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|کد مقاله||سال انتشار||تعداد صفحات مقاله انگلیسی||ترجمه فارسی|
|40471||2014||11 صفحه PDF||سفارش دهید|
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Publisher : Elsevier - Science Direct (الزویر - ساینس دایرکت)
Journal : Social Science & Medicine, Volume 121, November 2014, Pages 98–108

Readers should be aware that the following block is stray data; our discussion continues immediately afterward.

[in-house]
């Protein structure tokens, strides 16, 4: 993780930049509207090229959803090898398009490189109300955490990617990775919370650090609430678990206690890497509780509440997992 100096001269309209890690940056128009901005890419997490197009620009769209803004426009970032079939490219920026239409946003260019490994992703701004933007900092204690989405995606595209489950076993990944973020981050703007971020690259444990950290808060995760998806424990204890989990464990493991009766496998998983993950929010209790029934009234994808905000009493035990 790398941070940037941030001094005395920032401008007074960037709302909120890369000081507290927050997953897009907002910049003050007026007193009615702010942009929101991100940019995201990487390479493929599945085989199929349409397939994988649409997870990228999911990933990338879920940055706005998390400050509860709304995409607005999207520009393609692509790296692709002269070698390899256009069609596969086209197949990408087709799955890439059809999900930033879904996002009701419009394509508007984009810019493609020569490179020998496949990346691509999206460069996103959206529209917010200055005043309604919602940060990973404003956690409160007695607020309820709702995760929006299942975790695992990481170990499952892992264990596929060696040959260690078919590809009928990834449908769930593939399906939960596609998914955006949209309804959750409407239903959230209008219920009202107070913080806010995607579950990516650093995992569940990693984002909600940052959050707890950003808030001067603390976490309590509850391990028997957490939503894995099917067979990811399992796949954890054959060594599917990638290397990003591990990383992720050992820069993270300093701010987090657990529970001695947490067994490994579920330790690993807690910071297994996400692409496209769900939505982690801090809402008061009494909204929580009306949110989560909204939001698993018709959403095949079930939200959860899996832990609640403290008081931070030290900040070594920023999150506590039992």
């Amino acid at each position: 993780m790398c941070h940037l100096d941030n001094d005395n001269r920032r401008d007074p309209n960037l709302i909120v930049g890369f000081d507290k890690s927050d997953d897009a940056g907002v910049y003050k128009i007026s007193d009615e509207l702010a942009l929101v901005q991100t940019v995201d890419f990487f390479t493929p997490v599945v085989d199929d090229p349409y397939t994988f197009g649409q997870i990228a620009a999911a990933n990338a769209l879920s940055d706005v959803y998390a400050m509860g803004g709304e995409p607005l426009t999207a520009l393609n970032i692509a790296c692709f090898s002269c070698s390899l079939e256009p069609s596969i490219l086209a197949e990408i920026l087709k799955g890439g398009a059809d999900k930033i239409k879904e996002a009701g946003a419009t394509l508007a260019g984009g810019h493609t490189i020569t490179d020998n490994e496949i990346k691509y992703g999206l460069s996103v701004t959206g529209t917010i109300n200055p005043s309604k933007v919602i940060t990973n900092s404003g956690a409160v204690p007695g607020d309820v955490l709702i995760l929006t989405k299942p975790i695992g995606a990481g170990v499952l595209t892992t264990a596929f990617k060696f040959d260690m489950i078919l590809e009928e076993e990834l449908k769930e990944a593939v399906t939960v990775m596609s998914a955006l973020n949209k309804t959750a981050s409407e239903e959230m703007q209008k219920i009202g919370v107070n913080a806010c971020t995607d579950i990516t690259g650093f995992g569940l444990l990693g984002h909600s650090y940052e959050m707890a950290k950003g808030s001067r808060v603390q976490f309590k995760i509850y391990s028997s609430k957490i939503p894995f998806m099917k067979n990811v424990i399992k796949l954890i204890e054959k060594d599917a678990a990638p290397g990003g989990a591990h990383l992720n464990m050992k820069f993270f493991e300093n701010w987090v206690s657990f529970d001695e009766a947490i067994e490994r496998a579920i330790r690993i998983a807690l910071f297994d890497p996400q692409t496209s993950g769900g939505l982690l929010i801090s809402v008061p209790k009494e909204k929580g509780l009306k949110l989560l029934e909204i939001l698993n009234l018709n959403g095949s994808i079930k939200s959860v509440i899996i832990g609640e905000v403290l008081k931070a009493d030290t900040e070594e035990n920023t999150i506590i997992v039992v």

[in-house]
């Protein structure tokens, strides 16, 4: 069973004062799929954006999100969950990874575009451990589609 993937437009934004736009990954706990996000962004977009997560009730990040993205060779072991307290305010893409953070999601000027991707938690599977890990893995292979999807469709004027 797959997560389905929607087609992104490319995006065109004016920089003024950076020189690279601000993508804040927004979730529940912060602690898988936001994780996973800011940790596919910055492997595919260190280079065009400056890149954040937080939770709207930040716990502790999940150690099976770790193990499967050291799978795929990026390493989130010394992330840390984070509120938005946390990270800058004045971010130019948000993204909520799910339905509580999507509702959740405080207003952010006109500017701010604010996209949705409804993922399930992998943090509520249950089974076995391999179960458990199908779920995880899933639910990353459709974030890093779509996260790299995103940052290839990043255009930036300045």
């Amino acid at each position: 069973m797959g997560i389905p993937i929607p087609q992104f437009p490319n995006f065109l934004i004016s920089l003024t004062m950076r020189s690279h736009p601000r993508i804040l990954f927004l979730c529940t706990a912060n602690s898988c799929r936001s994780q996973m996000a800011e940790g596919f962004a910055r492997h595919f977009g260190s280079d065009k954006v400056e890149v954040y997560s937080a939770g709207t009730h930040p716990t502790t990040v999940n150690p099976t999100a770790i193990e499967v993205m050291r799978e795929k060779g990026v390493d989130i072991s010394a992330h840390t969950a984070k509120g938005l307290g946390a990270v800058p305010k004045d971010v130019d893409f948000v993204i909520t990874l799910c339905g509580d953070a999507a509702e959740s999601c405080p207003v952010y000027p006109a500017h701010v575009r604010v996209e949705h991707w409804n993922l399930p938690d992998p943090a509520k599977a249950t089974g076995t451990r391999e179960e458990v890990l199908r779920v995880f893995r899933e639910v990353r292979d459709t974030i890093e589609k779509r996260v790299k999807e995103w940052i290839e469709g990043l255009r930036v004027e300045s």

Unhealthy persons are more likely to lose their jobs than those who are healthy but whether this is affected by recession is unclear. We asked how healthy and unhealthy persons fared in labour markets during Europe's 2008–2010 recessions and whether national differences in employment protection helped mitigate any relative disadvantage experienced by those in poor health. Two retrospective cohorts of persons employed at baseline were constructed from the European Statistics of Income and Living Conditions in 26 EU countries. The first comprised individuals followed between 2006 and 2008, n = 46,085 (pre-recession) and the second between 2008 and 2010, n = 85,786 (during recession). We used multi-level (individual- and country-fixed effects) logistic regression models to assess the relationship (overall and disaggregated by gender) between recessions, unemployment, and health status, as well as any modifying effect of OECD employment protection indices measuring the strength of policies against dismissal and redundancy. Those with chronic illnesses and health limitations were disproportionately affected by the recession, respectively with a 1.5- and 2.5-fold greater risk of unemployment than healthy people during 2008–2010. During severe recessions (>7% fall in GDP), employment protections did not mitigate the risk of job loss (OR = 1.06, 95% CI: 0.94–1.21). However, in countries experiencing milder recessions (<7% fall in GDP), each additional unit of employment protection reduced job loss risk (OR = 0.72, 95% CI: 0.58–0.90). Before the recession, women with severe health limitations especially benefited, with additional reductions of 22% for each unit of employment protection (AORfemale = 0.78, 95% CI: 0.62–0.97), such that at high levels the difference in the risk of job loss between healthy and unhealthy women disappeared. Employment protection policies may counteract labour market inequalities between healthy and unhealthy people, but additional programmes are likely needed to protect vulnerable groups during severe recessions.